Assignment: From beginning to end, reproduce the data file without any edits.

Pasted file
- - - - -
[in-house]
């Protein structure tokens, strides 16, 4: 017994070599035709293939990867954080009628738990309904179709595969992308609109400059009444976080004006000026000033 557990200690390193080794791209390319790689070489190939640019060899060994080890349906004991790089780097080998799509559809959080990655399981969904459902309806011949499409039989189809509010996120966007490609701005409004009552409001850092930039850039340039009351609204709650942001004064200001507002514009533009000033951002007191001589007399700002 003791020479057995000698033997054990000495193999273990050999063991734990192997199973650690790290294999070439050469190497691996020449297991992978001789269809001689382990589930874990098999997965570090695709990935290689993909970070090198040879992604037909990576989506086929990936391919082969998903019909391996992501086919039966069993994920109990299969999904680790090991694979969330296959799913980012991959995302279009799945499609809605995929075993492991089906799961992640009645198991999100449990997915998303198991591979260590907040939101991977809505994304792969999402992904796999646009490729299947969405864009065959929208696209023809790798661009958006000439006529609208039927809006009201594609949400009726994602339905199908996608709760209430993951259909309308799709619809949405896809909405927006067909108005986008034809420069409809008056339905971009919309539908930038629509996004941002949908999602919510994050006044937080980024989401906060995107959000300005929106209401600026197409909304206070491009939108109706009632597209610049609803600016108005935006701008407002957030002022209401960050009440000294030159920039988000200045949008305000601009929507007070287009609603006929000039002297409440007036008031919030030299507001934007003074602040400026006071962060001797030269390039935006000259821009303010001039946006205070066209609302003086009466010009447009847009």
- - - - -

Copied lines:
[in-house]
């Protein structure tokens, strides 16, 4: 017994070599035709293939990867954080009628738990309904179709595969992308609109400059009444976080004006000026000033 557990200690390193080794791209390319790689070489190939640019060899060994080890349906004991790089780097080998799509559809959080990655399981969904459902309806011949499409039989189809509010996120966007490609701005409004009552409001850092930039850039340039009351609204709650942001004064200001507002514009533009000033951002007191001589007399700002 003791020479057995000698033997054990000495193999273990050999063991734990192997199973650690790290294999070439050469190497691996020449297991992978001789269809001689382990589930874990098999997965570090695709990935290689993909970070090198040879992604037909990576989506086929990936391919082969998903019909391996992501086919039966069993994920109990299969999904680790090991694979969330296959799913980012991959995302279009799945499609809605995929075993492991089906799961992640009645198991999100449990997915998303198991591979260590907040939101991977809505994304792969999402992904796999646009490729299947969405864009065959929208696209023809790798661009958006000439006529609208039927809006009201594609949400009726994602339905199908996608709760209430993951259909309308799709619809949405896809909405927006067909108005986008034809420069409809008056339905971009919309539908930038629509996004941002949908999602919510994050006044937080980024989401906060995107959000300005929106209401600026197409909304206070491009939108109706009632597209610049609803600016108005935006701008407002957030002022209401960050009440000294030159920039988000200045949008305000601009929507007070287009609603006929000039002297409440007036008031919030030299507001934007003074602040400026006071962060001797030269390039935006000259821009303010001039946006205070066209609302003086009466010009447009847009």